Home » Coffee Corner » Coffee Corner: Japanese Cold Brew by Rajjat Gulati

Coffee Corner: Japanese Cold Brew by Rajjat Gulati

We have discussed cold brewing in a previous edition of this column. Cold brewing is the lazy coffee enthusiast’s best friend – requiring little to no oversight and giving a substantial reward at the end. However, coffee brewed this way is not without its shortcomings. The cold temperature of the water involved tends to under-extract the more subtle and the more volatile compounds from the coffee grounds. Plus, the prolonged extraction times tend to pull out most of the oils and some of the base notes that are earthier. Result? You get a flatter coffee that tastes metallic and oily – not quite the invigorating pick-me-up one needs in the hot, muggy weather that August brings.

The main factors we need to consider are Solubility and Volatility.

  1. Solubility is the extent to which the various components in the coffee grounds dissolve in the water. We know that solubility is higher at higher temperatures – the way sugar dissolves faster in hot water than in cold. For coffee the ideal temperature for extraction is around 90°C. At lower temperatures a large number of the compounds that give coffee its characteristic flavour remain undissolved – the resulting coffee isn’t just light on these flavours; it completely lacks them. Lesson learned – Brew Hot.
  2. Volatility is the tendency for compounds to escape as gases. Humans are terrible tasters. Most of our sensation of flavour comes from our sense of smell. It is, in fact, these volatile compounds that give coffee its complex flavour. As you sip coffee these compounds enter your nose from the back from your throat (you did know that the ear, nose and throat are connected, didn’t you?) and creates the “bouquet”. At higher temperatures these compounds escape into the air more quickly. We know that coffee smells and tastes better when it’s warm compare to when it’s cold. The problem is that coffee kept warm loses these volatile compounds and, hence, flavour, quickly. Coffee kept cold creates and loses these volatile compounds much more slowly. Takeaway – Store Cold.

So, our perfect cold coffee needs to be brewed hot and stored cold with a quick change in temperature. Fortunately, there is just such a method. It’s called the Japanese Cold Brew.

I thought about writing a basic tutorial but, luckily, I got beaten to it by a new friend. Ron wrote to me from Boston telling me about his morning coffee ritual and, it turns out, he uses the very method I wanted to discuss in this column. I have reproduced his mail to me below.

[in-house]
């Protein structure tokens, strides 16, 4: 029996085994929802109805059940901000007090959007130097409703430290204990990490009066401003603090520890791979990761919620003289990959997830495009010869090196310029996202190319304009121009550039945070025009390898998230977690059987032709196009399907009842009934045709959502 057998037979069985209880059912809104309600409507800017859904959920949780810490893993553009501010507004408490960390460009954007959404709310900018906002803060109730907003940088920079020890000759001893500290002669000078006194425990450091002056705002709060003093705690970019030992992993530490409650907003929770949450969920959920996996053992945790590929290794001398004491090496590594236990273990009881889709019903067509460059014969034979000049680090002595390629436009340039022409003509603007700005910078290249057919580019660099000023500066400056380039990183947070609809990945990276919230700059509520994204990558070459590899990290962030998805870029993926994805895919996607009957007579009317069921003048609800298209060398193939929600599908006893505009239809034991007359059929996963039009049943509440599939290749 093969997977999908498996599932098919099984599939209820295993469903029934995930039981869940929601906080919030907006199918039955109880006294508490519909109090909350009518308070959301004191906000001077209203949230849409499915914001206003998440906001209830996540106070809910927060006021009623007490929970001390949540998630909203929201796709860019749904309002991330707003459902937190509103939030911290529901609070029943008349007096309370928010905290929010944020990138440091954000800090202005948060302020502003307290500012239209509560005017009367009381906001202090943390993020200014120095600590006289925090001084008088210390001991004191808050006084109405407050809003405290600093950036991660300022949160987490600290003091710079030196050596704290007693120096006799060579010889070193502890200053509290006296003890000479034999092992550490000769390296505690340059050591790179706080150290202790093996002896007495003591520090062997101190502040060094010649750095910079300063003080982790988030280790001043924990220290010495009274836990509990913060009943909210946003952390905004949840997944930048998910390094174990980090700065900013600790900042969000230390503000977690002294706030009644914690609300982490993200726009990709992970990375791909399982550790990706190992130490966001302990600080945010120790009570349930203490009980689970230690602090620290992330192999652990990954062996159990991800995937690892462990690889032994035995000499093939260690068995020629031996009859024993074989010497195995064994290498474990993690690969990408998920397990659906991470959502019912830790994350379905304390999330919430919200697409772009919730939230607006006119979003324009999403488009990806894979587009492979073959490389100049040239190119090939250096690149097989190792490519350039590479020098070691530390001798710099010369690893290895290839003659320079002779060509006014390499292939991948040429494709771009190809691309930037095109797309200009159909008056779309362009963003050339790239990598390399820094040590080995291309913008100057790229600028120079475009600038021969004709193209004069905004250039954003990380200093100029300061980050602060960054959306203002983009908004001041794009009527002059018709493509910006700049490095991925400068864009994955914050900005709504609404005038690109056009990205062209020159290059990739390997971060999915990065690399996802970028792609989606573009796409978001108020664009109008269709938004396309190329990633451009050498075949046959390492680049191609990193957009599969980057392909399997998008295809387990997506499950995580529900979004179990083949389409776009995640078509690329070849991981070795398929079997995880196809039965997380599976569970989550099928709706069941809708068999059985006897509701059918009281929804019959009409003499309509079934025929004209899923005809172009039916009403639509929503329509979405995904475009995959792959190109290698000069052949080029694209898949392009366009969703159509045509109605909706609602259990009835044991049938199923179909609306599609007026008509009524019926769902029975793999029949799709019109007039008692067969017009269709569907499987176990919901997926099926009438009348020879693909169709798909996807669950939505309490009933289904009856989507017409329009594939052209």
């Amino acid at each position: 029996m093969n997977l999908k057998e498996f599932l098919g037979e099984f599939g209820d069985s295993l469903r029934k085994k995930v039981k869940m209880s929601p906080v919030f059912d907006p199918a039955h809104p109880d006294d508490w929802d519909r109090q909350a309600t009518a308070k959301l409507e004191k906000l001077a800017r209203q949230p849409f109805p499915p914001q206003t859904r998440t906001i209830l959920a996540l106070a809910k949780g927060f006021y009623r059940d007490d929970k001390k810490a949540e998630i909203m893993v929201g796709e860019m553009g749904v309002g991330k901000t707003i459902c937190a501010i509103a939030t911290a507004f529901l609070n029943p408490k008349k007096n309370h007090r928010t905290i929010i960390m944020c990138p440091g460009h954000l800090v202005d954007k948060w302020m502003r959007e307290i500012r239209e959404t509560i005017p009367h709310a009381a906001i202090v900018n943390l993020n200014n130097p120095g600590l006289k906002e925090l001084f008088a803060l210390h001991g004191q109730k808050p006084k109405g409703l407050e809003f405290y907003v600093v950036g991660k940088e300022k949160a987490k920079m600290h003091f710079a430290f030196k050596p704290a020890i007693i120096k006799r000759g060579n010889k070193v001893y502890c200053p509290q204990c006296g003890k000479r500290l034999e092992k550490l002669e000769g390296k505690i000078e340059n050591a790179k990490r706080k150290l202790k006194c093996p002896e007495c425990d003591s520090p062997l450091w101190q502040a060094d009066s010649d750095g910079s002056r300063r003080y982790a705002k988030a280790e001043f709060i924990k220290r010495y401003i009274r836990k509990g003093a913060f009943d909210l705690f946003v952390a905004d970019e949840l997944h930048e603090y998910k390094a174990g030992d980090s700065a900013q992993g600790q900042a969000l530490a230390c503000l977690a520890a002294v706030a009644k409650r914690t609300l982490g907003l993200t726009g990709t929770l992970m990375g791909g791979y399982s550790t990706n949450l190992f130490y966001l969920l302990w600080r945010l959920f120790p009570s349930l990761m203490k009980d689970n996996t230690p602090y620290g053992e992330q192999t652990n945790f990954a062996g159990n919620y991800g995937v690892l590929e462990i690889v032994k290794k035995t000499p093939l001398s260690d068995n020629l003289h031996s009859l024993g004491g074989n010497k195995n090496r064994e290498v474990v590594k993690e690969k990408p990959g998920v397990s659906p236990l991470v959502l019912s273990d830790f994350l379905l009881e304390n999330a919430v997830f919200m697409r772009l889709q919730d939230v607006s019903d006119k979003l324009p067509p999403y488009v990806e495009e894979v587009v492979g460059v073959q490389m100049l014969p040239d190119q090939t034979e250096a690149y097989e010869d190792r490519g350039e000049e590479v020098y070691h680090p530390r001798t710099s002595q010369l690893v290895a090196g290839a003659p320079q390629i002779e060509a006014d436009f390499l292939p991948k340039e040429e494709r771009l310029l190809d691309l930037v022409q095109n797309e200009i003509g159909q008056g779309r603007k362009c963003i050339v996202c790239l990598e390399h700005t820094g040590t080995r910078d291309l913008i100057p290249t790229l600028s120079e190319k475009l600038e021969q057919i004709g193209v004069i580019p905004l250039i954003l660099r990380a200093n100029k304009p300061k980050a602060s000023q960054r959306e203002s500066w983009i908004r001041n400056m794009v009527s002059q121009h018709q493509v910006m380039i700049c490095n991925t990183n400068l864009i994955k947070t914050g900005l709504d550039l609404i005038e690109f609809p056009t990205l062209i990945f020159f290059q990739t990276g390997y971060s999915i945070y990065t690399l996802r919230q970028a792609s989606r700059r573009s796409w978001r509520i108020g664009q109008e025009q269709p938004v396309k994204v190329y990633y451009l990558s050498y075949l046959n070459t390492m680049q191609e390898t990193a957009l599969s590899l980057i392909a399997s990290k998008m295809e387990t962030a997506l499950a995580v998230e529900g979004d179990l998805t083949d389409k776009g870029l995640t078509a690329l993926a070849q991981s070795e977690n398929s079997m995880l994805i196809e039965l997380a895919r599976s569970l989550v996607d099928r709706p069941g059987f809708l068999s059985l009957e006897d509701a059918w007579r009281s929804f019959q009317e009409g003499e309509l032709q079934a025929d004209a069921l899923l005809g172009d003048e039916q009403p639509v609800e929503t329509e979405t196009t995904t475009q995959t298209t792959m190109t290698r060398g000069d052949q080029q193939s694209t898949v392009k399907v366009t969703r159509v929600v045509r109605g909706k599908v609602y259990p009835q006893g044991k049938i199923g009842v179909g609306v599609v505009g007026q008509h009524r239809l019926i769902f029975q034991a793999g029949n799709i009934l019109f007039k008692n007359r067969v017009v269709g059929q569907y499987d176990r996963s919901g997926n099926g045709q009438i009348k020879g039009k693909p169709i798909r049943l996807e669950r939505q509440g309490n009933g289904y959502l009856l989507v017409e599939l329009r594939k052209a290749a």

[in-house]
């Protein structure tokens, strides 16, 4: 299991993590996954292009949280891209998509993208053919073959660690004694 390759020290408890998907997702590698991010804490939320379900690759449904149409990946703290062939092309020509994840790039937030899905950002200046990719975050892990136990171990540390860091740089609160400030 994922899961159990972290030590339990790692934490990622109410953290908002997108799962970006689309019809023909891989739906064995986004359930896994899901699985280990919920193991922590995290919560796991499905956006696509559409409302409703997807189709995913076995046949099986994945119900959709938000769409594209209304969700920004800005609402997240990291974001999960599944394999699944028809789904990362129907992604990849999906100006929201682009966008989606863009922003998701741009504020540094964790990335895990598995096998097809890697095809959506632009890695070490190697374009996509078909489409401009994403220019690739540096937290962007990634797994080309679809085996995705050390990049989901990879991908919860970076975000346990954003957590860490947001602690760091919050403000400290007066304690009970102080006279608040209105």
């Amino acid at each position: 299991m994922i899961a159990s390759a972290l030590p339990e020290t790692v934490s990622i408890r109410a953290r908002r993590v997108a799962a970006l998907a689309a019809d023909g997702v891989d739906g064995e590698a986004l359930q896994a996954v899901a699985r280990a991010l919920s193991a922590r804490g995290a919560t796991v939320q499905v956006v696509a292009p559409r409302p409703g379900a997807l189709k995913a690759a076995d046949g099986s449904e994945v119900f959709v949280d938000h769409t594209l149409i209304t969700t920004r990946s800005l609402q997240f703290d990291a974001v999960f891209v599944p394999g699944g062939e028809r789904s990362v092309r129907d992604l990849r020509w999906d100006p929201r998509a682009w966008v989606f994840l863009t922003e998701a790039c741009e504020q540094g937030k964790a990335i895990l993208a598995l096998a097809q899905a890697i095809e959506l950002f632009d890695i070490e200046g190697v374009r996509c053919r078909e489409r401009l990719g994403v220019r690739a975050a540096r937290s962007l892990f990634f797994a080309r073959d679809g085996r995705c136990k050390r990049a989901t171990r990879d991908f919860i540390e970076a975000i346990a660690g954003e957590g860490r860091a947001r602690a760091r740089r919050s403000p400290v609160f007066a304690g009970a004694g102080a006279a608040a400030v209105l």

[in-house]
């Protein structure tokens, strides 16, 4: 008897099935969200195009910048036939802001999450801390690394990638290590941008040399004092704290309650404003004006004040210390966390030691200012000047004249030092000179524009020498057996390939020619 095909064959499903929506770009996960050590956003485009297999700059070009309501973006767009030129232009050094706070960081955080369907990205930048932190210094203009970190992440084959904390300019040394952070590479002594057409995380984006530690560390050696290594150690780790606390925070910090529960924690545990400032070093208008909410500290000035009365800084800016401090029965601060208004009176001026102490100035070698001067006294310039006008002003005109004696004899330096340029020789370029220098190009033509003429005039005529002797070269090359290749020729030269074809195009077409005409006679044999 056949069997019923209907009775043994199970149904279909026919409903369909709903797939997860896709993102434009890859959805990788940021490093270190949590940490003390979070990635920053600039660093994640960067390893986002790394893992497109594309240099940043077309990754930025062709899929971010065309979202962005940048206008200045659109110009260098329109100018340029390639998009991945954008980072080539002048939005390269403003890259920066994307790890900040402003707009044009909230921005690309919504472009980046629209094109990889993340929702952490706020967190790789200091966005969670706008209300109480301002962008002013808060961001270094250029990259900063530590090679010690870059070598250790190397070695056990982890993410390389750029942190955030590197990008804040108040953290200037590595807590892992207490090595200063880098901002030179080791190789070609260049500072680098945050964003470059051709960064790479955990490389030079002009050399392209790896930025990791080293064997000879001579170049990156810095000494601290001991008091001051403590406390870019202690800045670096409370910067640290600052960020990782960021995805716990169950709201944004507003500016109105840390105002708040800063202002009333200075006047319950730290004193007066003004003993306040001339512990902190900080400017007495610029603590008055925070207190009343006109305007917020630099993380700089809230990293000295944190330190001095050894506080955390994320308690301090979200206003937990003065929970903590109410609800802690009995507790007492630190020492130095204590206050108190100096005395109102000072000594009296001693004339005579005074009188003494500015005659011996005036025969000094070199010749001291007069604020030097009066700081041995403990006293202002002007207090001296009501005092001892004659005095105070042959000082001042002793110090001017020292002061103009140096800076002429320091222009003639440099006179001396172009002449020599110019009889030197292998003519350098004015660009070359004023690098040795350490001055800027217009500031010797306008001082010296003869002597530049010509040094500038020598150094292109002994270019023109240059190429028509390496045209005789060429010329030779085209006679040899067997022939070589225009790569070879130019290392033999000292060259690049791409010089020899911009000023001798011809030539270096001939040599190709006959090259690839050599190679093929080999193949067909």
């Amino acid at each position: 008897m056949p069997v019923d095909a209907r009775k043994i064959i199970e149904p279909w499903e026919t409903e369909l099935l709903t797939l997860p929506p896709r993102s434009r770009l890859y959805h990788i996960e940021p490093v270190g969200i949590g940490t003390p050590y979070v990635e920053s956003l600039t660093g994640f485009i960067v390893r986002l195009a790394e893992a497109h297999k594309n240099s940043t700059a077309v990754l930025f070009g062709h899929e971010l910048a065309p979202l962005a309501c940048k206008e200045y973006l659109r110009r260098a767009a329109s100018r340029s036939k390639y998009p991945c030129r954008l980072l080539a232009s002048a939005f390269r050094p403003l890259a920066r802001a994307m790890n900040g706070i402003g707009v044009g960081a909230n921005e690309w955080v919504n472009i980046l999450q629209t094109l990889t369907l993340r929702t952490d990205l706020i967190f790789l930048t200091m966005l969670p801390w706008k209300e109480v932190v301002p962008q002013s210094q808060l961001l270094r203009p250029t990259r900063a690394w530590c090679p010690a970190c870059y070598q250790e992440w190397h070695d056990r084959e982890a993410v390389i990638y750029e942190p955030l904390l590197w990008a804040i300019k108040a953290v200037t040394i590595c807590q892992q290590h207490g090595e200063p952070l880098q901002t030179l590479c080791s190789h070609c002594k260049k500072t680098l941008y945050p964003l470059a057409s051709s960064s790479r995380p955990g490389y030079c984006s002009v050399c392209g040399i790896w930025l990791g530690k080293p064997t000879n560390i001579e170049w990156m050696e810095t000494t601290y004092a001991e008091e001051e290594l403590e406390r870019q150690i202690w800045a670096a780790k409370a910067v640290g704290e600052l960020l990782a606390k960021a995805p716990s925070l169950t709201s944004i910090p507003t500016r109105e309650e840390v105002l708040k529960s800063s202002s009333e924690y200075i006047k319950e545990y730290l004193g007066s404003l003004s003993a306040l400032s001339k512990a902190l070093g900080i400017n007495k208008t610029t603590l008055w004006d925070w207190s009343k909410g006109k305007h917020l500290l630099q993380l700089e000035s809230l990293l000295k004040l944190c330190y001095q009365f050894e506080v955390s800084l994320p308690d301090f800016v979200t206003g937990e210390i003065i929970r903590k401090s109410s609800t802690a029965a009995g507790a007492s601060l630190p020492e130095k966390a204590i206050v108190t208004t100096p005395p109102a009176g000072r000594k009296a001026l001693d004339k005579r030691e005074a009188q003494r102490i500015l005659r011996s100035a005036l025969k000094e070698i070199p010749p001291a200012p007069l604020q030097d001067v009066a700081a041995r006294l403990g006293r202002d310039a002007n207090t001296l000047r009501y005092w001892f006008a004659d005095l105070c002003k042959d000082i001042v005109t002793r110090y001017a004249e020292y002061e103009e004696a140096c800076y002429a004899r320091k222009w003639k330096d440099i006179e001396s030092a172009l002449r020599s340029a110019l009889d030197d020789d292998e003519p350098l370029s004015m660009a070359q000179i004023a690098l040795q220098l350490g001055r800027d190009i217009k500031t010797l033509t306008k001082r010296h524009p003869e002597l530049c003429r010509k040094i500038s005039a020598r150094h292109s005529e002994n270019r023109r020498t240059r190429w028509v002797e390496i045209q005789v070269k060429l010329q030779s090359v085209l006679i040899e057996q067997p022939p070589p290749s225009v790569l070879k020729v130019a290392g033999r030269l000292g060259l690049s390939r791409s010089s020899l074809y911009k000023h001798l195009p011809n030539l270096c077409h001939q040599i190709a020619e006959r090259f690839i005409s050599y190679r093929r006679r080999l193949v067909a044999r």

Hi Rajjat,

Glad to meet you. I’m also a huge coffee nerd.

In Boston, its really hot and humid this time of season, so I’ve been focusing on making iced-coffee before work. I’ve tried many methods, but the method I’ve settled on is a pour-over iced coffee method. I find that it produces vibrant floral notes and the least amount of acidity. This method produces a very refreshing and floral coffee- perfect for the summer.

I use Costa Rican imported beans from a local coffee roasting company. They get the beans while still green, and roast them every day. This is important to retain the more delicate flavors. I use a Hario hand-operated grinder, and grind fresh every day. I find that burr-grinders are better suited to flavor extraction than blade grinders. I use a 1:12 ratio of coffee to water, and the water is warmed to 91 degrees celsius. I typically make 25g coffee to 300g (ml?) water. I brew the coffee just as I normally would using a hot pour-over method, with one major exception:

I pour the hot coffee onto ice cubes made from the previous day’s coffee. These ice cubes are sitting in a Chemex coffee vase with cheesecloth to prevent the ice cubes from falling into the vase. I always make sure to make enough to bring to work, and a bit left-over to freeze for the next day’s coffee. I use a Hario v60 to pour the water over the ground beans. Below is a photo of me making my iced-coffee:

Ron at Work



Blog: https://medium.com/@0xadada


  1. I use a 14oz OXO Travel mug so the coffee won’t spill (and remains cold) during my bicycle ride to work –
  2. This is the ice cube tray I use for the cold-brew ice cubes:


Thanks, Ron.

When I make this coffee at my end I use 31 grams of coffee, 250 ml of water at 92°C and 250 grams of ice to maintain a 1:16 ratio of coffee to water. I use a Hario Slim Grinder and the Kalledeverapura Pulp Sun Dried coffee from Blue Tokai who roast twice a week. Try this method with a pour-over or even an aeropress. The results are truly worth it.

Rajjat Gulati